ORIGINAL RESEARCH article
Do not play God: contrasting effects of deontological guilt and pride on decision-making
- 1Scuola di Specializzazione in Psicoterapia Cognitiva S.r.l. – Associazione di Psicoterapia Cognitiva, Rome, Italy
- 2Guglielmo Marconi University, Rome, Italy
Recent accounts support the existence of two distinct feelings of guilt: altruistic guilt (AG), arising from the appraisal of not having been altruistic toward a victim and deontological guilt (DG), emerging from the appraisal of having violated an intuitive moral rule. Neuroimaging data has shown that the two guilt feelings trigger different neural networks, with DG selectively activating the insula, a brain area involved in the processing of disgust and self-reproach. Thus, insula activation could reflect the major involvement of self-reproach in DG rather than in AG. However, only a few studies have empirically tested whether and how DG and AG differently affect decision making and none have compared enhanced self-worth. Here we asked three groups of participants, respectively, induced with either pride, DG or AG, to participate in a third-party version of the ultimatum game in which they were asked to decide on behalf of others to accept or reject economic offers with several degrees of fairness. Results revealed that only deontological participants had higher median acceptances of Moderately Unfair offers as compared to proud participants. However fairness judgments were not different between groups, suggesting that deontological participants’ moral standards had not decreased. Crucially, a higher increase in DG was associated with an increase in the odds of accepting 30:70 offers. The opposite effects that DG and pride exert on self-worth can account for these results. Specifically, proud participants felt entitled enough to take action in order to restore equity, while deontological participants followed the “Do not play God” principle, which limited their decisional autonomy, not allowing them to decide on behalf of others.
“Impious myself, and from an impious race.
Where is my splendor now?”
(Oedipus the King, Sophocles)
Traditional approaches to guilt tend to describe a unique emotion with specific situational and psychological determinants, a precise behavioral drive and a clear evolutionary function. However, different models lead to different explanations of the same emotional phenomenon, namely guilt. According to the intrapsychic or psychoanalytic approach (Mosher, 1965, 1966; Lewis, 1971; Piers and Singer, 1971; Wertheim and Schwarz, 1983; Monteith, 1993), guilt is the emotional result of a conflict between our interiorized moral authority and our behaviors (Fromm, 1985). Its evolutionary function is to keep human behavior in line with moral standards (Freud, 1959, 1961a,b). In this view, guilt corresponds to the feeling of having disobeyed one’s own inner moral values. This might cause an expectation or fear of punishment (Wicker et al., 1983), the tendency to atone or the will to apologize (Nelissen and Zeelenberg, 2009). The person who feels guilty has the feeling of being a “bad person” (Lewis, 1971).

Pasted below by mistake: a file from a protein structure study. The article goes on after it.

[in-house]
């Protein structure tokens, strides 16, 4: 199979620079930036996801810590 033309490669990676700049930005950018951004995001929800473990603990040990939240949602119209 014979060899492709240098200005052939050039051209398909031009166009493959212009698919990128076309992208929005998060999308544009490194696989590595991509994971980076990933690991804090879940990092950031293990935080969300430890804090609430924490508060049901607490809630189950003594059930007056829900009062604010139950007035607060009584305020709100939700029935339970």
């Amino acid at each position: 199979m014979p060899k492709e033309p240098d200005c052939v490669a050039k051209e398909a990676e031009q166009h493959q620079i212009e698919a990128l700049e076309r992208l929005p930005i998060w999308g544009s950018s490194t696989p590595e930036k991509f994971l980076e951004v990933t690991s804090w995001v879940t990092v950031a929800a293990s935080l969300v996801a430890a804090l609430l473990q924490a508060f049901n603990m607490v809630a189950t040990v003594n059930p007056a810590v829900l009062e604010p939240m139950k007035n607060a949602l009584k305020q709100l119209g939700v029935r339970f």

Conversely, following the interpersonal theory (Hoffman, 1981, 1987; Baumeister et al., 1994; Niedenthal et al., 1994; Tangney, 1999; Tangney and Dearing, 2002; Ketelaar and Au, 2003), guilt results from the awareness of having caused unjustified harm to another or, in a more general sense, not having behaved altruistically. This feeling is based on empathy and compassion (Hoffman, 1981; Baumeister et al., 1994; Niedenthal et al., 1994; O’Connor et al., 1999, 2000; Tangney, 1998). Here, the trigger is a suffering person, unjustly penalized, who we did not help or did not even try to share his or her pain. The evolutionary function of altruistic guilt (AG) is to establish non-aggressive relationships and its aim is to protect and maintain reciprocal altruism and to restore equity (Trivers, 1971; Baumeister et al., 1994).
Even if both approaches describe guilt as a unique feeling, it is clear that they show important contrasting elements both on the level of motivation and on action tendencies. In particular, the psychoanalytic approach focuses on the fear of punishment (Tomkins, 1963; Mosher, 1965; Lewis, 1971), which should induce avoidant behavior. In contrast, according to the interpersonal approach, guilt should promote altruistic tendencies as well as a closeness to the putative “victim.” The question therefore is the following: is guilt a single emotion that activates contrasting behavioral outcomes depending on different situational variables, or are we to consider the existence of two distinct senses of guilt? (Carnì et al., 2013).